Anyone heard of it or has learned Mandarin there? Not too many details on the site itself and they appear to be somewhat lenient when it comes to requirements, at least compared to real universities. Something that caught my eye is that you could pay the tuition by credit card and forward the application form by email. At least that’s what’s written on the site.
If you’re just going to learn Chinese, I’d say give it a try. If you want to pursue a degree, I’d stay away from it. There are only a handful of schools in Taiwan that are internationally accredited (NTU, NTCCU, and I think Fu Jen). So, a degree from this Wenzao place would be pretty worthless (maybe even in Taiwan). One of the big problems with Taiwanese universities, and why more of them aren’t internationally accredited (even NTNU isn’t!) is because of a lack of research and academic development. I think this is a serious problem and not fair to many Taiwanese students whose degrees become worthless if they want to continue their studies abroad.
Um…how do all these students gain admission to grad school in the US, then, if their degrees are not recognized? Are you sure about what you’re saying here?
(Not saying that Wenzao is a particularly good or bad choice, but I’ve known plenty of grad students in the US who did not graduate from the handful of schools you’ve listed for their undergraduate degrees, and were seemingly having no problem having their degrees recognized.)
Now, whether a degree from Wenzao would do you any good (i.e., be recognized by the public or by potential employers) is another question.
Of course it depends on what school they’re going to. The Taiwanese students I met in the States who were doing grad work had done their undergrad work in the States as well, though. I suppose you’re right, though, you’ll most likely be able to find somewhere to do grad work regardless of where your B.A. is from, but from what I’ve been told by my professors, the top schools will consider international accreditation. This was one of the deciding factors for me in choosing NTU as opposed to other schools like Tamkang, Tunghai, NTNU, etc. (based on the advice of my professors back in the States).
Dunno…I did my first round of graduate study at U Texas - Austin, and there were plenty of students there who weren’t from the “short list”. UT is generally considerd a pretty good school – not really a place you would have to resort to because others would not recognize your degree.
The only example of something like this that I’m aware of is the school of divinity (I think that’s what they call it, or something lke that) at Fujen, which has never managed to get accredited by the Ministry of Ed here in Taiwan. That means they can’t actually grant degrees, although most of the students going through are priests anyway so I guess it doesn’t matter so much. There are probably other examples throughout Taiwan.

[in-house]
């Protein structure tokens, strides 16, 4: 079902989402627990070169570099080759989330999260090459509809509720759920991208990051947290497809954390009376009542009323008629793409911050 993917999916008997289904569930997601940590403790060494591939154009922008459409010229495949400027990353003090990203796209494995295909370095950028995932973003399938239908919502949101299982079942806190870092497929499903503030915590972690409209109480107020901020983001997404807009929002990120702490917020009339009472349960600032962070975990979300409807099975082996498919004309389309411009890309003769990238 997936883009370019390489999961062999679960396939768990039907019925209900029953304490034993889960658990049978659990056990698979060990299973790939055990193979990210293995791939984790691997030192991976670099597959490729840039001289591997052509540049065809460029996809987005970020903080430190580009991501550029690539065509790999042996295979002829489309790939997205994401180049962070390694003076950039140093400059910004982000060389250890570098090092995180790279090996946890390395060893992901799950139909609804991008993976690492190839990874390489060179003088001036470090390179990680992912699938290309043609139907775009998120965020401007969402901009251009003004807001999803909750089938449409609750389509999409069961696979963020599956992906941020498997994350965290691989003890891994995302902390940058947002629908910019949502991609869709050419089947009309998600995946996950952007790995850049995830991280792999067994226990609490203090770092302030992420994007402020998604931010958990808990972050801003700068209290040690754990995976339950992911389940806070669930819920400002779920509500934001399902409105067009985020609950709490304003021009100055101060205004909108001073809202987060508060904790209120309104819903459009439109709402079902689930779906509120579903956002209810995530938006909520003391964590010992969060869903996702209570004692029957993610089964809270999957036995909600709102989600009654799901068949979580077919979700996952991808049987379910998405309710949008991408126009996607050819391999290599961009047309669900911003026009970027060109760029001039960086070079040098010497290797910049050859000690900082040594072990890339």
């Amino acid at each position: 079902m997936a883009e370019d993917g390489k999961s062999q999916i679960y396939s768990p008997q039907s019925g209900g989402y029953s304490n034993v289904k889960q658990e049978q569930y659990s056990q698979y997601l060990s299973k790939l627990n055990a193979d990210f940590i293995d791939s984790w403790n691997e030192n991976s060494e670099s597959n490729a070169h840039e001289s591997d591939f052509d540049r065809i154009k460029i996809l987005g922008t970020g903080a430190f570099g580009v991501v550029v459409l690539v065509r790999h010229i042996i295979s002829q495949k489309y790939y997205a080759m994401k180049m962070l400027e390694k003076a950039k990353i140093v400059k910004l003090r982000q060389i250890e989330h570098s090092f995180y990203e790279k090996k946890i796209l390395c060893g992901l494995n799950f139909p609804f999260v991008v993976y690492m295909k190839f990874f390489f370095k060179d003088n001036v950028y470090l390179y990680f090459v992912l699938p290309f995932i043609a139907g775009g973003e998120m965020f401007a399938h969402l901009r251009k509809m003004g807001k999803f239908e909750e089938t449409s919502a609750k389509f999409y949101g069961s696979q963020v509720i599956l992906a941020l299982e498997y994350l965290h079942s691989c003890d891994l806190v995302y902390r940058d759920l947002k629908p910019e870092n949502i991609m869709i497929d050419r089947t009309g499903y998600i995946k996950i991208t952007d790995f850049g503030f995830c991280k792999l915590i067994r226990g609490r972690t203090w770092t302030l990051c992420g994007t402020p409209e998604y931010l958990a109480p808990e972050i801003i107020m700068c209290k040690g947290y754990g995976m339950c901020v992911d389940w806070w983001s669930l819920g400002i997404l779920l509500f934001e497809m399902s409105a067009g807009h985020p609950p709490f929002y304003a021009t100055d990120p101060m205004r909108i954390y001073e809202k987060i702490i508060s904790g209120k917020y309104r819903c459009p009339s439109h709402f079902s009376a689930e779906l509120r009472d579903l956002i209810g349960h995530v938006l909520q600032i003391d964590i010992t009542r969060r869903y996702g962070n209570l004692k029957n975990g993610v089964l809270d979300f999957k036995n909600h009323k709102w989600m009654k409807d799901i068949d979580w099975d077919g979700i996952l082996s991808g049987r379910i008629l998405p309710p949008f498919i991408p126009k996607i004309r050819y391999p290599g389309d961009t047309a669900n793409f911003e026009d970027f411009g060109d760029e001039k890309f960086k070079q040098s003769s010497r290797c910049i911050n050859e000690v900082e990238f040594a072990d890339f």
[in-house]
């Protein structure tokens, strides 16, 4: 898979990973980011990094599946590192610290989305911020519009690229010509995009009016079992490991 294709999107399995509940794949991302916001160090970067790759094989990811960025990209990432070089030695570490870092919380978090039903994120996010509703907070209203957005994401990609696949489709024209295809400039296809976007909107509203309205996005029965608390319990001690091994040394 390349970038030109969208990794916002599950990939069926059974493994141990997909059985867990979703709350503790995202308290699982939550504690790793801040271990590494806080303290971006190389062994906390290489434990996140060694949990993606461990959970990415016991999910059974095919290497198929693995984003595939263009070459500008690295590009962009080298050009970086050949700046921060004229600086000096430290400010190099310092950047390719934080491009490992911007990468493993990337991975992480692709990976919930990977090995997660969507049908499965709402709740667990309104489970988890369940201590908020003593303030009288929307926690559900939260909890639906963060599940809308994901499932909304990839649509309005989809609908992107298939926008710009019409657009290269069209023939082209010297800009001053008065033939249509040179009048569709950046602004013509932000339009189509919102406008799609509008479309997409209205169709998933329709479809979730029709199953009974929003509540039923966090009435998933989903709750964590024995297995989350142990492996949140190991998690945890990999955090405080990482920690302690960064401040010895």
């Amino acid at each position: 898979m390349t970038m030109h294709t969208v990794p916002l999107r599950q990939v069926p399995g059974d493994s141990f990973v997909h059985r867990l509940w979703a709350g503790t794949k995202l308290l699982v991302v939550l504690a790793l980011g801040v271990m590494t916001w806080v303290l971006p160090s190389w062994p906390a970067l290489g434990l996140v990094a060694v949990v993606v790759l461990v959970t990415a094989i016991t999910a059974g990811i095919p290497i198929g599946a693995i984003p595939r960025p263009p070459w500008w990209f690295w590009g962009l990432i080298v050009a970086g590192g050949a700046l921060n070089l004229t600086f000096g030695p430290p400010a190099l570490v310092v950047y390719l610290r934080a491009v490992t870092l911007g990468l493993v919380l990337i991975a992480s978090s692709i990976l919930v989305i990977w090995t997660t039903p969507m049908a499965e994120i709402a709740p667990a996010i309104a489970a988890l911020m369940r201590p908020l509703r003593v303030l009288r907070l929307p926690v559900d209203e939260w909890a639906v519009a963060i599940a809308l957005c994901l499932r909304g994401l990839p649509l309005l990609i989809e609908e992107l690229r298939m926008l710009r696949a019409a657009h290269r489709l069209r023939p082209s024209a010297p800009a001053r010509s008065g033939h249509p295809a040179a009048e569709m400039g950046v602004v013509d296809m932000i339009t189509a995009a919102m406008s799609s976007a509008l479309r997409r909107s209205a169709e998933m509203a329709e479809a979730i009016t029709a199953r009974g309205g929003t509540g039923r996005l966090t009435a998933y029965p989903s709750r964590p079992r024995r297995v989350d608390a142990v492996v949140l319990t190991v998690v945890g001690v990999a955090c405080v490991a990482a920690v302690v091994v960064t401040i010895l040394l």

Anyway, was the original poster asking about degree study or simply Chinese language study at Wenzao? That’s another question, I guess.
No school of divinity (be it Buddhist, Christian, or whatever) is accredited here. A clause in Taiwan accrediting regulations basically rules out in principle the possibility of accrediting degrees from a department which teaches one particular religious tradition, as opposed to religion in general. (Perhaps they did not want to be put in the position of determining if a school’s coverage of, say, Trinitarian economy was adequate.)
There is no such thing as “international accreditation.” U.S. schools have regional accreditation, at least if they’re any good, and then there are some national accrediting boards for specific subjects such as business. British schools (and others in that system) have a charter from the government. Admissions departments will look up your school in a big book, to see if it’s on their list.
It’s indeed just to study Chinese for about a year. Kaohsiung doesn’t have that many options as in Taipei, so thus far I narrowed it down to Wenzao and TLI. The latter have an evening class – should it open – that would go well with work, as from what I understand it’s better to leave the day light hours free. Through Wenzao, on the other hand, one can get an ARC and health insurance. Hopefully both have proper chinese instruction, or is it going to be a gamble? I do want to show some decent chinese skills after a year.
Define “decent skills”… :shock:
After a year?? From a school, I mean?
That’s a good question. After reading quite a lot about the subject, here, it just leaves me confused as to what to expect. Some say all the schools are the same and the real school is outside, on the street, so it doesn’t matter that much at all. You tell me, what should I expect?
My answer (which I’m afraid won’t be much help, since it’s really a non-answer): It depends.
It depends on your native ability, and on how hard you work, and how long you persist at it, and whether you like it, and whether you use good study techniques. It’s also easy to forget stuff, so remember that the minute you stop going forward, you’re probably going backward.
The result is that for any definable goal (say, being able to order food, or read a newspaper), the amount of time one person needs will be two or three times as much (or little) as the next guy.
I’ve found that “the street” (or, the girlfriend) is best for developing conversation skills, but it’s easy to neglect reading and especially writing. A class can push you to keep doing unnatural things like writing essays.
Thanks for the replies and insights, especially for Screaming Jesus’s suggestion to have two girlfriends – one to communicate with verbally and the other by writing – for this would surely be the best way to improve one’s Chinese
Anyhow, as people tend to compare Kaohsiung to a specific orifice, I’ve decided to drop the idea.